Lindon Moss is a 160-acre peat bog in Wilmslow, Cheshire.
Andy Muld and Stephen Dorley were workers at the local peat-processing plant.
One day in 1981, they noticed something the size of a football among all the peat on the conveyor belt.
They lifted it off and started scraping the peat away.
It was a human skull, with the remains of an eye and hair still attached.
They called the police, and the police knew immediately whose skull it was.
For 20 years they’d been trying to prove that Peter Reyn-Bart murdered his wife.
Malika Reyn-Bart went missing in 1960.
A year later, Peter was heard bragging in a pub that he’d murdered her and buried her.
The police dug up his garden but they couldn’t find anything.
For 20 years, Peter thought he’d got away with it.
Now, faced with the evidence of his wife’s remains, he broke down and confessed.
He and his wife hadn’t had sex for ages.
One day he came home and found her in bed with another man.
The man ran out, and Peter and his wife had a terrible row.
She threatened to reveal to the police that he was a homosexual.
At that time, it was illegal and could mean public shame, arrest, even prison.
So he killed her, and dismembered her body.
They lived on the edge of the peat bog, so he buried the parts in various places there.
He never expected it to be found – when it was, he confessed.
While he was awaiting trial, the police sent the skull for carbon dating.
The skull was found to be nearly 2,000 years old.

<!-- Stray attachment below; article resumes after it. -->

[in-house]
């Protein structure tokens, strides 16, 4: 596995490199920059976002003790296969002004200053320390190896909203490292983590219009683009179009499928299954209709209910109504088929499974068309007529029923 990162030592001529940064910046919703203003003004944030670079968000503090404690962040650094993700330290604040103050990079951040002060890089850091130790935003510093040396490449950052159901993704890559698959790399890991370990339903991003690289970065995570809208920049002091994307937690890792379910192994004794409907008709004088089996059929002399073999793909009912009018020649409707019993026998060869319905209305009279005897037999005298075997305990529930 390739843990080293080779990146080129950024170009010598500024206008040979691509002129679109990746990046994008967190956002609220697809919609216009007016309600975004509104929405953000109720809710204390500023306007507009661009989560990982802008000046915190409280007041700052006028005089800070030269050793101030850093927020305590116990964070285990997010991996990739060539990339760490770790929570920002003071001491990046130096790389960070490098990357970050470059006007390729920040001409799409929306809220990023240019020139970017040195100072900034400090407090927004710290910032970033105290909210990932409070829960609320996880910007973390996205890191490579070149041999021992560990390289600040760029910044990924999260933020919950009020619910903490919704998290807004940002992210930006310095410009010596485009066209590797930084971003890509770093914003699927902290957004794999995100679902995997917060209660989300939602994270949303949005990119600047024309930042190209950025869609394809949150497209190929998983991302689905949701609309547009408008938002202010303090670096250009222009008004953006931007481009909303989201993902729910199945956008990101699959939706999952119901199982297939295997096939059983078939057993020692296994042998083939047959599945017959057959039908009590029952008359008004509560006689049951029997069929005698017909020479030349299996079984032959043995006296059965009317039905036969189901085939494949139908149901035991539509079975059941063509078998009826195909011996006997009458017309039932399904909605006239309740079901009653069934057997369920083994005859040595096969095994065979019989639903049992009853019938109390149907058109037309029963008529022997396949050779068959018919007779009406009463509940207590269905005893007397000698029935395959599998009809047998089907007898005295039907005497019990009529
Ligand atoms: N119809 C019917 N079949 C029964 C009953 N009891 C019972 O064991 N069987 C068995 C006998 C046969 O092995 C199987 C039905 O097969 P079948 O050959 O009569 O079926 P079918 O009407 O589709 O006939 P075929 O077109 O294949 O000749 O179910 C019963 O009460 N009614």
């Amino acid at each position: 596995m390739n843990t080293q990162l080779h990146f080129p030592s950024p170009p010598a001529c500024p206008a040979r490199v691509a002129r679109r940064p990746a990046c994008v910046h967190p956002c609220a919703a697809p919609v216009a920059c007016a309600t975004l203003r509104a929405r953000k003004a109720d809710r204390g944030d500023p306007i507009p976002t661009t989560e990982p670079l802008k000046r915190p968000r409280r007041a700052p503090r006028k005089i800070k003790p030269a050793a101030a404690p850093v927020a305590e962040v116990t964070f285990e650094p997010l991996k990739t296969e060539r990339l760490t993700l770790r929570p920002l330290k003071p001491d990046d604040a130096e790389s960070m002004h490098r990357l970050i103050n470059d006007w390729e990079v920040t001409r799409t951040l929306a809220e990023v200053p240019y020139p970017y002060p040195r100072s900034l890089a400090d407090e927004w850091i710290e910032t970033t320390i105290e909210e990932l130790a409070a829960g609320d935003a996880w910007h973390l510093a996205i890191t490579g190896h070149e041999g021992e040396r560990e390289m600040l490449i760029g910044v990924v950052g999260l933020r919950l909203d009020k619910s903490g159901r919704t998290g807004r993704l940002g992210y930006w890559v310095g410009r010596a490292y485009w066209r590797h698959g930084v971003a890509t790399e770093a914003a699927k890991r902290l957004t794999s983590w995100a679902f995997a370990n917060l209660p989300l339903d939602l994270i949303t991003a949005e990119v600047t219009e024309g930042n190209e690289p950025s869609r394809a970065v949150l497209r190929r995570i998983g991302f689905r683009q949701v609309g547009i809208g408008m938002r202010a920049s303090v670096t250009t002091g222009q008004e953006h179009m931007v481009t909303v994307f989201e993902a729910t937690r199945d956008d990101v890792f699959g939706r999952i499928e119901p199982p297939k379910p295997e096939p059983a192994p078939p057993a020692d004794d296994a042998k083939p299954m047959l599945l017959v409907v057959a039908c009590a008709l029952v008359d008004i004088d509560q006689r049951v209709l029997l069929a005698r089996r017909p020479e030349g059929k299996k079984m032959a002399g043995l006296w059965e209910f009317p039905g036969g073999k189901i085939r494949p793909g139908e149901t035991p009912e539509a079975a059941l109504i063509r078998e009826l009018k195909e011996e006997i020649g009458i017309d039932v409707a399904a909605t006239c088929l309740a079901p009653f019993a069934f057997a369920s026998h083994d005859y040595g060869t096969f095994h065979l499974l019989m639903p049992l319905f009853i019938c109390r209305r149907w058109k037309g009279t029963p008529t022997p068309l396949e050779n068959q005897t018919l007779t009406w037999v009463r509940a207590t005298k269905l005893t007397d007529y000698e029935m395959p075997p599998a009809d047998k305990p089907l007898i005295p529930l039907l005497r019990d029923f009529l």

It belonged to a woman who died around 210 AD – it wasn’t his wife’s at all.
Peter immediately retracted his confession, but it was too late.
He was tried, found guilty and sentenced to life imprisonment.
All because he’d been living in his own reality.
His mind was so full of the crime he’d committed that it became his entire world.
He concentrated on it until other possibilities stopped existing.
And he was undone by his inability to see anything outside his own bubble.
That’s what the human mind does.
We concentrate on a problem until it expands to become our whole world.
We can’t escape the problem, so there’s no possibility of thinking outside it.
When we find ourselves in a rut, we need someone who isn’t involved to help us escape.
In the early 1960s, the owner of Levy’s Rye Bread approached Bill Bernbach with a problem.
He said his packaged rye bread wasn’t selling – he was desperate.
Bernbach asked him where he was advertising it.
The owner said: "Where else? The Jewish Chronicle, of course."
Bernbach said: "That’s your problem – Jews won’t eat packaged rye bread, they want fresh. You have to sell it to gentiles who don’t know the difference."
The owner said gentiles wouldn’t eat rye bread.
But Bernbach’s agency did the campaign "You don’t have to be Jewish to love Levy’s real Jewish rye".
It ran as posters in subway stations all over New York City.
Levy’s became the biggest-selling rye bread in the city, then NY state, then the US.
Now rye bread is a staple in every delicatessen across America.
All because the owner asked someone who was outside the problem to help.
Someone whose mind wasn’t consumed by the problem.
Someone who could see a world of possibilities outside the limits the mind had set.
Dave Trott is the author of Creative Mischief, Predatory Thinking and One Plus One Equals Three.